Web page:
Archive

  • THE DOWNSIDE TO...

    THE DOWNSIDE TO SURPRISES. K-Lo begs , "[e]ven if you're not a 'raging Santorum enthusiast,' [ew -- Ezra ] get him reelected for the dramatic, way interesting news story it will be. Do it to see the shocked expressions on anchors' faces." Not to pop the bubble, but if Santorum comes from a multimonth, 10%+ deficit to win the seat, I'd be much more concerned about an instant and powerful storyline suggesting widespread fraud and theft. Indeed, I worry about that even in the case of a legitimate GOP surge. One of the real and undermentioned shames of the past six or so years is a serious deterioration of trust in the fairness of U.S. elections. We can argue back and forth over whether those feelings are warranted , but I've seen them from both the left and the right (many of my conservative commentators are certain Democrats constantly swipe elections) and there's been just about no effort to assuage these fears. Why we've not had largescale, bipartisan voting reform baffles me, but...
  • PREDICTIONS.

    PREDICTIONS. I'll do Rob one better on the hedging front. All I know in my stolen youth is last-minute political disappointment and pain, as Ezra and the other rugrats around here will no doubt also attest. Steve and Ryan Grim 's cautionary notes about the new GOP surge talk are semi-convincing, but I think some Scheiber ian jitters are still warranted. People always note the obvious but sometimes forget to absorb it -- the GOP has much more money than the Democrats. Republicans have the ability to saturate media markets with ads in the last few days of the elections. They are doing so. It's relevant. (And this is the case even leaving aside the suppression and robo-calling and shenanigans that the NRCC and other national Republican entities are currently engaging in with brazen shamelessness and gusto.) And, as Matt pointed out to me yesterday, it's also worth pausing for a moment to consider that the Senate polling is generally more detailed and reliable than various district level...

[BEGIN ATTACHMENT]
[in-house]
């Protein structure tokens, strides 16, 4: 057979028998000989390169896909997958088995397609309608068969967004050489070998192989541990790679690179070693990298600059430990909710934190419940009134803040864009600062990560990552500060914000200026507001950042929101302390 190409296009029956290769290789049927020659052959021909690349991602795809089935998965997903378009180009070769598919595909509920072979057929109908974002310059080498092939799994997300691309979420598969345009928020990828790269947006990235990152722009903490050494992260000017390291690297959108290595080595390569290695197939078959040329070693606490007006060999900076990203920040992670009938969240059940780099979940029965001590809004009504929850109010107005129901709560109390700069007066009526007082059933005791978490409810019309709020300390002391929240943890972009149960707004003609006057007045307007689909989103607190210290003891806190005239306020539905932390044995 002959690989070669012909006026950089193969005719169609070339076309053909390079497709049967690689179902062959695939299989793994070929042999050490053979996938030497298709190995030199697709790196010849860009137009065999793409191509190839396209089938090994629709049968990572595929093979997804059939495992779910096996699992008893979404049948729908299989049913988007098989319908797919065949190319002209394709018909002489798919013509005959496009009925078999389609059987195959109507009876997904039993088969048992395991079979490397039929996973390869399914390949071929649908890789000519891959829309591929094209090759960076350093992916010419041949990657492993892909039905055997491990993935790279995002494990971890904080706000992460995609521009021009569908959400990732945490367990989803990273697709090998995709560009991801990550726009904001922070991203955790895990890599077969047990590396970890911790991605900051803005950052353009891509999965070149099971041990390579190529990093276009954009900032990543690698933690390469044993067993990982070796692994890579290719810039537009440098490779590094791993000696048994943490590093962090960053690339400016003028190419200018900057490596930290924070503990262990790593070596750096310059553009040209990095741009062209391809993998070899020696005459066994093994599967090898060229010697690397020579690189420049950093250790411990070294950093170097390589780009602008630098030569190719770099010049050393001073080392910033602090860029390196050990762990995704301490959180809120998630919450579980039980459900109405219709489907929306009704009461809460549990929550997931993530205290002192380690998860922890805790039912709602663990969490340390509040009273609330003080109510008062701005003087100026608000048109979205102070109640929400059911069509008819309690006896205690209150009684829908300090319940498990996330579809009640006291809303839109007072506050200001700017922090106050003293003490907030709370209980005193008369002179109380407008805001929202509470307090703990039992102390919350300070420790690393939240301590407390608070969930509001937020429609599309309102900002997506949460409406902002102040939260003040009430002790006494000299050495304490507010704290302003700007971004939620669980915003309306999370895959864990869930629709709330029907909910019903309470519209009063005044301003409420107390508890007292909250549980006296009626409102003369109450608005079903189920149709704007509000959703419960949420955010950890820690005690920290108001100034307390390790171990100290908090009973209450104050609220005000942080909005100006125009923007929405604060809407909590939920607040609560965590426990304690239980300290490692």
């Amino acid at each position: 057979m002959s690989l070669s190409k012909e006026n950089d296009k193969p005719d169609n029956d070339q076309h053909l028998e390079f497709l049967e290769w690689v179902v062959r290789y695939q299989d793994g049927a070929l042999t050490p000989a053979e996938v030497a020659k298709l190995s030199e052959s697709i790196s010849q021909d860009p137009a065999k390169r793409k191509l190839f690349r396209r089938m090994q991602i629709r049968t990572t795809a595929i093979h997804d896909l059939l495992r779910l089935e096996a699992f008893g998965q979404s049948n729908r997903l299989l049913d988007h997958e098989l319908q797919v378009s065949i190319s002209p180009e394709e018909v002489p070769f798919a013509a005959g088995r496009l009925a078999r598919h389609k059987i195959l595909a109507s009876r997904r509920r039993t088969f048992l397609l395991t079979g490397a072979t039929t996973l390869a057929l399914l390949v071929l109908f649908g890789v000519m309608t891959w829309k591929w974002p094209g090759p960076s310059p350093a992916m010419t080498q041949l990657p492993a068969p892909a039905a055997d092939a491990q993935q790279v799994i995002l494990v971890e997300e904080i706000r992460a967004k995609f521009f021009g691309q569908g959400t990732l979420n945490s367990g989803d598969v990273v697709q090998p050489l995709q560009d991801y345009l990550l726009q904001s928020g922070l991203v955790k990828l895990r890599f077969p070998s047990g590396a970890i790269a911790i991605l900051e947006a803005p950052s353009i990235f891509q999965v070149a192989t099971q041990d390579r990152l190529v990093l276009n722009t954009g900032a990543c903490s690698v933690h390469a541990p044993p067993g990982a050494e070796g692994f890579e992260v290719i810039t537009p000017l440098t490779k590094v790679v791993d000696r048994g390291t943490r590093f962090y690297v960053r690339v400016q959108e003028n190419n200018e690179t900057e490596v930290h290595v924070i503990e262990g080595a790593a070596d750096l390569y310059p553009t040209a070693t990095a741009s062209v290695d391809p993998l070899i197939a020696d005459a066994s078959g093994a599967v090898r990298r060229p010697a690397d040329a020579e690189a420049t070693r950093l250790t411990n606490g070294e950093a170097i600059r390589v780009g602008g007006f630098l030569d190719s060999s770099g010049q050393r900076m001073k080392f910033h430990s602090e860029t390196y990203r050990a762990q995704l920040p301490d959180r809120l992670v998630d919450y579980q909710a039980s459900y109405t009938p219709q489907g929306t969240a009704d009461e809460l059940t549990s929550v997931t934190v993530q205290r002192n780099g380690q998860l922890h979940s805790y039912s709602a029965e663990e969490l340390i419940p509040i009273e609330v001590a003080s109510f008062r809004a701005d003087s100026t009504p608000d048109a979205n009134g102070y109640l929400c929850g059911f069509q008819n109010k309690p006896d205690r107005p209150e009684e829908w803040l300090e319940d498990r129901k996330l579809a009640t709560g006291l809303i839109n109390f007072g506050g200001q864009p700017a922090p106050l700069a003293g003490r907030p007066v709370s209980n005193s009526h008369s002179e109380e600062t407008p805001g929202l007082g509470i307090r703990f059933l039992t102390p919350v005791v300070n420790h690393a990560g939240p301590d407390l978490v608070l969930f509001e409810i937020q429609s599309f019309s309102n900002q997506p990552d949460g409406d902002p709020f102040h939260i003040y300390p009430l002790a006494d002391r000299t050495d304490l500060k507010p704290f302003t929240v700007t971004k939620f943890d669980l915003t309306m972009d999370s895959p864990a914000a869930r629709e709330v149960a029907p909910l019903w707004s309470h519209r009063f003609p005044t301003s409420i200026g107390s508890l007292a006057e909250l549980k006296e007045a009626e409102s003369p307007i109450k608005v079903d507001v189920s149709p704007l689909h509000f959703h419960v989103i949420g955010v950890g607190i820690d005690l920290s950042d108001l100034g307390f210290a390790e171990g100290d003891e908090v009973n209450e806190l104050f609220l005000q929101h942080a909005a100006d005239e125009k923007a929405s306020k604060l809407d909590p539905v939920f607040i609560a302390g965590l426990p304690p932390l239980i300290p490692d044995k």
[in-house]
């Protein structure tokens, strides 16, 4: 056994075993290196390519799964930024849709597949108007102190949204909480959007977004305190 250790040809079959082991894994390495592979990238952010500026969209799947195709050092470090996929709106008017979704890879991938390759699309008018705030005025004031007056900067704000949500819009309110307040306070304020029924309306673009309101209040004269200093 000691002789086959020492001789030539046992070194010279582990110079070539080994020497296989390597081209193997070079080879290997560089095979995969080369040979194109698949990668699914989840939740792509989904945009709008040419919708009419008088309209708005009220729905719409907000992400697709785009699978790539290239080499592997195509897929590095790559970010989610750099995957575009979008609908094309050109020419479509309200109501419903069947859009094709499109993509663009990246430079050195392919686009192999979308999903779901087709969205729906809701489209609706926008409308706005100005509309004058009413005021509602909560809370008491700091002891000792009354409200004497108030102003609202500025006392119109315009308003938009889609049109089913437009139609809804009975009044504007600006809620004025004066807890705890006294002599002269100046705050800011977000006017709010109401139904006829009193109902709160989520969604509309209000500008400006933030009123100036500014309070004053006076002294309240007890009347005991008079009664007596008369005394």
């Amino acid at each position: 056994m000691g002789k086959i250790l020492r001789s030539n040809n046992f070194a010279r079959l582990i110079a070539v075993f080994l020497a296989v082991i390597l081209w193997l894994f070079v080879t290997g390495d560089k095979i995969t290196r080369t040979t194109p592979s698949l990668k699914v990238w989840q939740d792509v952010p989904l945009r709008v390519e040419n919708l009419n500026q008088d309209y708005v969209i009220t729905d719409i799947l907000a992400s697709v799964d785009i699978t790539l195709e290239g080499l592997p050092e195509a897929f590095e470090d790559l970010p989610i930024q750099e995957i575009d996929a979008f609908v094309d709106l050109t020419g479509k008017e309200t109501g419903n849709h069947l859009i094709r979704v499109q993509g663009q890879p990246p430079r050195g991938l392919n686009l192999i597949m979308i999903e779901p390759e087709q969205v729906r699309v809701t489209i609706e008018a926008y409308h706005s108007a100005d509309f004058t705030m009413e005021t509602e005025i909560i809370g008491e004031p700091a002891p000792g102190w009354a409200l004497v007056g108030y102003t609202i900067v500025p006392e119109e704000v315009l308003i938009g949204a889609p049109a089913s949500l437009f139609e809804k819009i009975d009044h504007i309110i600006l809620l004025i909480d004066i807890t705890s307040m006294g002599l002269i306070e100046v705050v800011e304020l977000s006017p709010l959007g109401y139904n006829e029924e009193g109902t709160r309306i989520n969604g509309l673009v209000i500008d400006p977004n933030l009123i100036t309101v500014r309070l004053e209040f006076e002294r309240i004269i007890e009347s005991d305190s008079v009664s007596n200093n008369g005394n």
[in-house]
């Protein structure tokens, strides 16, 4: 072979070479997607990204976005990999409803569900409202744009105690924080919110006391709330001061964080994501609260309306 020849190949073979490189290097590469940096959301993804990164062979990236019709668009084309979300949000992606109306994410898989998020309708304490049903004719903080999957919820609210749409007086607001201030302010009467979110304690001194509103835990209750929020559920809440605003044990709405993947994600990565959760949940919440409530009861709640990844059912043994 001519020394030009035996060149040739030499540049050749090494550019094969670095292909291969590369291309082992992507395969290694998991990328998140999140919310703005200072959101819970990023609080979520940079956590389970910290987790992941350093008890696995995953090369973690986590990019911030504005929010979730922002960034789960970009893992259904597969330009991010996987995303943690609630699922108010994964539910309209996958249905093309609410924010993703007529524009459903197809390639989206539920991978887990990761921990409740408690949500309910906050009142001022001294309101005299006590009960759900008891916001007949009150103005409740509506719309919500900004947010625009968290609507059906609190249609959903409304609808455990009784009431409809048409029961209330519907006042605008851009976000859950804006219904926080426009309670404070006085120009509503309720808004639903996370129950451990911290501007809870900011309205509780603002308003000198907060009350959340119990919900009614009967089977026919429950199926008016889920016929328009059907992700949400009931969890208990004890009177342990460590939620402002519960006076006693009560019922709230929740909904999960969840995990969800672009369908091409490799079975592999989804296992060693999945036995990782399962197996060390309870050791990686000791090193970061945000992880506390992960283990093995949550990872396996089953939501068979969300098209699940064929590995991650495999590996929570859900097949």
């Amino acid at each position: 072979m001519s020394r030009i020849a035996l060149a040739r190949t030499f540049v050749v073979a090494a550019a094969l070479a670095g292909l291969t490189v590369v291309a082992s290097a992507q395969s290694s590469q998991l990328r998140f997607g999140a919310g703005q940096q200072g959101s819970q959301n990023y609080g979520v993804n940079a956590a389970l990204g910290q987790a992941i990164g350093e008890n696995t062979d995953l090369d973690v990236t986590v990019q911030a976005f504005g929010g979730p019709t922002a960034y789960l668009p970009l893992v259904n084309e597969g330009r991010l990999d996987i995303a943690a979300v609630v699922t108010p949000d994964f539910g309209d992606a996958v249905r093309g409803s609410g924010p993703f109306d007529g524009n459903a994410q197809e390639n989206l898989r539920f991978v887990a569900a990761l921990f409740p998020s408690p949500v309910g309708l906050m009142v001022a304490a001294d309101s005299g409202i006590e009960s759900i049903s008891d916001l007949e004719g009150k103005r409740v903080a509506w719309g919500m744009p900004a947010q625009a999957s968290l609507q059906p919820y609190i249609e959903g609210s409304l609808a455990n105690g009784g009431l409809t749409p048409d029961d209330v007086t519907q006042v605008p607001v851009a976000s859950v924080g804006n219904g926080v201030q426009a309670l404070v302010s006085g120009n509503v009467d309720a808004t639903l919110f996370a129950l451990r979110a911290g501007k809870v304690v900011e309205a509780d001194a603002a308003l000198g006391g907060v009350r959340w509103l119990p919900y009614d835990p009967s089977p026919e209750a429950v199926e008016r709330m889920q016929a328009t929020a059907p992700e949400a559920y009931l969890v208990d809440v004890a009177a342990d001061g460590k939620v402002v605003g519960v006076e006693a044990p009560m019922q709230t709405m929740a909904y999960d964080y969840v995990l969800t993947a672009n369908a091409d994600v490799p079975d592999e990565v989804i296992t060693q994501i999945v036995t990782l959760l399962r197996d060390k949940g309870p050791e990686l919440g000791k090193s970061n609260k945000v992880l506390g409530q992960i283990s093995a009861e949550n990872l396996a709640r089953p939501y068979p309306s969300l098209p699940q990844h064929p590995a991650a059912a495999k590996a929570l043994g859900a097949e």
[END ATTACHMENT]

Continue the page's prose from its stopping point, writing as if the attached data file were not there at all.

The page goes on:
• CRIST TO BUSH: DON'T CALL ME, I'LL CALL YOU.

    CRIST TO BUSH: DON'T CALL ME, I'LL CALL YOU. As we've been covering over at Midterm Madness , Florida's gubernatorial race against state Attorney General Charlie Crist (R) and Rep. Jim Davis (D) has grown increasingly tight in recent weeks, so much so that President Bush is on his way to the Sunshine State now to lend a hand. Crist, however, won't be there . In another sign of how Bush's market value has fallen, Florida gubernatorial candidate Charlie Crist said yesterday that he would skip the president's rally in Pensacola this morning. The White House put the Florida stop on Bush's election-eve schedule specifically to promote Crist, only to be embarrassed by his last-minute defection. That will make the most prominent Florida politician appearing at the event Senate candidate Rep. Katherine Harris, who appears headed for a crushing defeat and whom the Bush family has tried to avoid this fall. Crist cited the need to campaign elsewhere, but it's worth remembering that he had...
  • JAPAN!